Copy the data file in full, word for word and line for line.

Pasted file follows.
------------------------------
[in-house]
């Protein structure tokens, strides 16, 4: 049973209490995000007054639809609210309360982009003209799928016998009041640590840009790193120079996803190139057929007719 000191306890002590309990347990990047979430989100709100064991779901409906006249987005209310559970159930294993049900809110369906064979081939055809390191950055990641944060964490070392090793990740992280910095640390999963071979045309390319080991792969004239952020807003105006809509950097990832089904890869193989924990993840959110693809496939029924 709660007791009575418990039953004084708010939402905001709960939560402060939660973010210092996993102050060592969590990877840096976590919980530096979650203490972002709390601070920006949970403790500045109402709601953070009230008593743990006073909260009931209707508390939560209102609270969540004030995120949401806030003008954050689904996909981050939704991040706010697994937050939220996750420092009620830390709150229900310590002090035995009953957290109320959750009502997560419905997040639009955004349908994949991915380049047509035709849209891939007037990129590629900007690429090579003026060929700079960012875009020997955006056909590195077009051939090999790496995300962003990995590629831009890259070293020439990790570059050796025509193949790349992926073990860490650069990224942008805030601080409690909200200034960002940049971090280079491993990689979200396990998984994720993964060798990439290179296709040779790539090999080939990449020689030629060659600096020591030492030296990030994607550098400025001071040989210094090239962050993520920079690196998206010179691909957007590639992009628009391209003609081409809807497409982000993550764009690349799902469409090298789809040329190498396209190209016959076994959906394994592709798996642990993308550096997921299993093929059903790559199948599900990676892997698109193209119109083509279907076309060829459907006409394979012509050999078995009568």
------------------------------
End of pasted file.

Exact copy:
[in-house]
């Protein structure tokens, strides 16, 4: 049973209490995000007054639809609210309360982009003209799928016998009041640590840009790193120079996803190139057929007719 000191306890002590309990347990990047979430989100709100064991779901409906006249987005209310559970159930294993049900809110369906064979081939055809390191950055990641944060964490070392090793990740992280910095640390999963071979045309390319080991792969004239952020807003105006809509950097990832089904890869193989924990993840959110693809496939029924 709660007791009575418990039953004084708010939402905001709960939560402060939660973010210092996993102050060592969590990877840096976590919980530096979650203490972002709390601070920006949970403790500045109402709601953070009230008593743990006073909260009931209707508390939560209102609270969540004030995120949401806030003008954050689904996909981050939704991040706010697994937050939220996750420092009620830390709150229900310590002090035995009953957290109320959750009502997560419905997040639009955004349908994949991915380049047509035709849209891939007037990129590629900007690429090579003026060929700079960012875009020997955006056909590195077009051939090999790496995300962003990995590629831009890259070293020439990790570059050796025509193949790349992926073990860490650069990224942008805030601080409690909200200034960002940049971090280079491993990689979200396990998984994720993964060798990439290179296709040779790539090999080939990449020689030629060659600096020591030492030296990030994607550098400025001071040989210094090239962050993520920079690196998206010179691909957007590639992009628009391209003609081409809807497409982000993550764009690349799902469409090298789809040329190498396209190209016959076994959906394994592709798996642990993308550096997921299993093929059903790559199948599900990676892997698109193209119109083509279907076309060829459907006409394979012509050999078995009568």